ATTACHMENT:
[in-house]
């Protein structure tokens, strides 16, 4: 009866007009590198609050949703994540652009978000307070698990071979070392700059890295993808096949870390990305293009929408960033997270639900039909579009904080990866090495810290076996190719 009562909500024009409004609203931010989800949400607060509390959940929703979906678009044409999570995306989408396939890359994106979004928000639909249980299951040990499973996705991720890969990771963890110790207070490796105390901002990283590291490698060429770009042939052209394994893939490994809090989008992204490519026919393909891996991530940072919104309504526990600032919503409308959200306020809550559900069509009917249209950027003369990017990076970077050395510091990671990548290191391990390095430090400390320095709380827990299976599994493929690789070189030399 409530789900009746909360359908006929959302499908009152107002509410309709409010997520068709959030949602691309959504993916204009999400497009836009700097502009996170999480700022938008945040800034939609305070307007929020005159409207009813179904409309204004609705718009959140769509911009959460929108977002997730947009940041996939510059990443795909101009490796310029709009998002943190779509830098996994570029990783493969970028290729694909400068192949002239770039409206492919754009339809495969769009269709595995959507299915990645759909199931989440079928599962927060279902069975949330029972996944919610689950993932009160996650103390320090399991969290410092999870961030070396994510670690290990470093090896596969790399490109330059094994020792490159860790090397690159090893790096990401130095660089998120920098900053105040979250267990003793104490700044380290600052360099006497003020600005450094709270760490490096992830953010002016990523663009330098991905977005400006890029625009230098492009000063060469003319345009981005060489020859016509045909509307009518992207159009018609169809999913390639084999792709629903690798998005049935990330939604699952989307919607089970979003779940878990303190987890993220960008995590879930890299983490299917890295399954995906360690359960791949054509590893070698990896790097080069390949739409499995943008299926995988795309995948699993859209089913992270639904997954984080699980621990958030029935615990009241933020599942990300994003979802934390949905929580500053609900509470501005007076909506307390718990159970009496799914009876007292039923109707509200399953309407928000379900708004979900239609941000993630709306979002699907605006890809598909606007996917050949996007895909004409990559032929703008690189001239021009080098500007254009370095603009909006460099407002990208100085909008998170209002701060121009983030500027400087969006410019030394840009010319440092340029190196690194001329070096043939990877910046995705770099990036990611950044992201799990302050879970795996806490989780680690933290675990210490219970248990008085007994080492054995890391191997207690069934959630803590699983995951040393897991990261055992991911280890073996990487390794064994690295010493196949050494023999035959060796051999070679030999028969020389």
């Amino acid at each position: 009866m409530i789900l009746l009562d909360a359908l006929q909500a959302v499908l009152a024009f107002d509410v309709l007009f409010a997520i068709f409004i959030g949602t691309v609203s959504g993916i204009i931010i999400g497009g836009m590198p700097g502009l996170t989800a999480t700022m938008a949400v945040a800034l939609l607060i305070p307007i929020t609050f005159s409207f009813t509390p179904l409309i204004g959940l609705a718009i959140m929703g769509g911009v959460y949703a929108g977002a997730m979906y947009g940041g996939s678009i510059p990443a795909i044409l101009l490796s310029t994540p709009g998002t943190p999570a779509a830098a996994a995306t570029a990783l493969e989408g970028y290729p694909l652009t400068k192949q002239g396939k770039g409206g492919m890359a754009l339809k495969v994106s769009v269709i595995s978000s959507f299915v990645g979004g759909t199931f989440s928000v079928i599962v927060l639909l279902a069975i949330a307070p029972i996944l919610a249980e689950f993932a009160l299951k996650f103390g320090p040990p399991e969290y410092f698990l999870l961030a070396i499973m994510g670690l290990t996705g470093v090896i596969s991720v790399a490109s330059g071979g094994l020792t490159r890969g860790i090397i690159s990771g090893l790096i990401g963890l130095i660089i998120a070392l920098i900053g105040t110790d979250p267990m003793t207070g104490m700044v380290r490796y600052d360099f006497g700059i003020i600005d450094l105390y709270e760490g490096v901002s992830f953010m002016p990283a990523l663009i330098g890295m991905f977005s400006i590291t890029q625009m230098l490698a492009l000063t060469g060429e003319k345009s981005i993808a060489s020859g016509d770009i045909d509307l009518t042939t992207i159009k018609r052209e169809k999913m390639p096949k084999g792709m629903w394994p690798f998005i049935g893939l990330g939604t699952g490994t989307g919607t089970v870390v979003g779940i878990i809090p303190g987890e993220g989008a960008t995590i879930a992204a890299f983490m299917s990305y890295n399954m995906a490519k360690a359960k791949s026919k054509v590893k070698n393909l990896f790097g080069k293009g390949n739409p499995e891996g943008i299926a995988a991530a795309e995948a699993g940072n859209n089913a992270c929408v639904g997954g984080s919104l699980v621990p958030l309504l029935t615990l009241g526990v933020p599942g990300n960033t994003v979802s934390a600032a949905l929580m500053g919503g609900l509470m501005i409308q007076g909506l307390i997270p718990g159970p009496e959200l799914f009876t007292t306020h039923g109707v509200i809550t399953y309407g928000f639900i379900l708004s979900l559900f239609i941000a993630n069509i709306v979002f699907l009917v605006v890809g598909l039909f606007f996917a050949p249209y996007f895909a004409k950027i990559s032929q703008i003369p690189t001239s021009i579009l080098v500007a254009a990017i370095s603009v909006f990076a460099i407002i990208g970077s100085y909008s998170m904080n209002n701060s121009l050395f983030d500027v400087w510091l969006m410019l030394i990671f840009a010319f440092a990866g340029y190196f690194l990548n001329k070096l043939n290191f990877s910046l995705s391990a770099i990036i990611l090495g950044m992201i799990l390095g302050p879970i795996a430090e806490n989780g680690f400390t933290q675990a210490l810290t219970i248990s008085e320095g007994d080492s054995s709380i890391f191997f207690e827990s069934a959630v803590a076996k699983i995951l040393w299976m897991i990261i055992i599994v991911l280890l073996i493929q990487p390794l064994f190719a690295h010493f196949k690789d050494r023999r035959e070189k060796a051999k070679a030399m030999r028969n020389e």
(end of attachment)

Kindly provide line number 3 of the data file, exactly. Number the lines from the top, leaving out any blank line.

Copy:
């Amino acid at each position: 009866m409530i789900l009746l009562d909360a359908l006929q909500a959302v499908l009152a024009f107002d509410v309709l007009f409010a997520i068709f409004i959030g949602t691309v609203s959504g993916i204009i931010i999400g497009g836009m590198p700097g502009l996170t989800a999480t700022m938008a949400v945040a800034l939609l607060i305070p307007i929020t609050f005159s409207f009813t509390p179904l409309i204004g959940l609705a718009i959140m929703g769509g911009v959460y949703a929108g977002a997730m979906y947009g940041g996939s678009i510059p990443a795909i044409l101009l490796s310029t994540p709009g998002t943190p999570a779509a830098a996994a995306t570029a990783l493969e989408g970028y290729p694909l652009t400068k192949q002239g396939k770039g409206g492919m890359a754009l339809k495969v994106s769009v269709i595995s978000s959507f299915v990645g979004g759909t199931f989440s928000v079928i599962v927060l639909l279902a069975i949330a307070p029972i996944l919610a249980e689950f993932a009160l299951k996650f103390g320090p040990p399991e969290y410092f698990l999870l961030a070396i499973m994510g670690l290990t996705g470093v090896i596969s991720v790399a490109s330059g071979g094994l020792t490159r890969g860790i090397i690159s990771g090893l790096i990401g963890l130095i660089i998120a070392l920098i900053g105040t110790d979250p267990m003793t207070g104490m700044v380290r490796y600052d360099f006497g700059i003020i600005d450094l105390y709270e760490g490096v901002s992830f953010m002016p990283a990523l663009i330098g890295m991905f977005s400006i590291t890029q625009m230098l490698a492009l000063t060469g060429e003319k345009s981005i993808a060489s020859g016509d770009i045909d509307l009518t042939t992207i159009k018609r052209e169809k999913m390639p096949k084999g792709m629903w394994p690798f998005i049935g893939l990330g939604t699952g490994t989307g919607t089970v870390v979003g779940i878990i809090p303190g987890e993220g989008a960008t995590i879930a992204a890299f983490m299917s990305y890295n399954m995906a490519k360690a359960k791949s026919k054509v590893k070698n393909l990896f790097g080069k293009g390949n739409p499995e891996g943008i299926a995988a991530a795309e995948a699993g940072n859209n089913a992270c929408v639904g997954g984080s919104l699980v621990p958030l309504l029935t615990l009241g526990v933020p599942g990300n960033t994003v979802s934390a600032a949905l929580m500053g919503g609900l509470m501005i409308q007076g909506l307390i997270p718990g159970p009496e959200l799914f009876t007292t306020h039923g109707v509200i809550t399953y309407g928000f639900i379900l708004s979900l559900f239609i941000a993630n069509i709306v979002f699907l009917v605006v890809g598909l039909f606007f996917a050949p249209y996007f895909a004409k950027i990559s032929q703008i003369p690189t001239s021009i579009l080098v500007a254009a990017i370095s603009v909006f990076a460099i407002i990208g970077s100085y909008s998170m904080n209002n701060s121009l050395f983030d500027v400087w510091l969006m410019l030394i990671f840009a010319f440092a990866g340029y190196f690194l990548n001329k070096l043939n290191f990877s910046l995705s391990a770099i990036i990611l090495g950044m992201i799990l390095g302050p879970i795996a430090e806490n989780g680690f400390t933290q675990a210490l810290t219970i248990s008085e320095g007994d080492s054995s709380i890391f191997f207690e827990s069934a959630v803590a076996k699983i995951l040393w299976m897991i990261i055992i599994v991911l280890l073996i493929q990487p390794l064994f190719a690295h010493f196949k690789d050494r023999r035959e070189k060796a051999k070679a030399m030999r028969n020389e």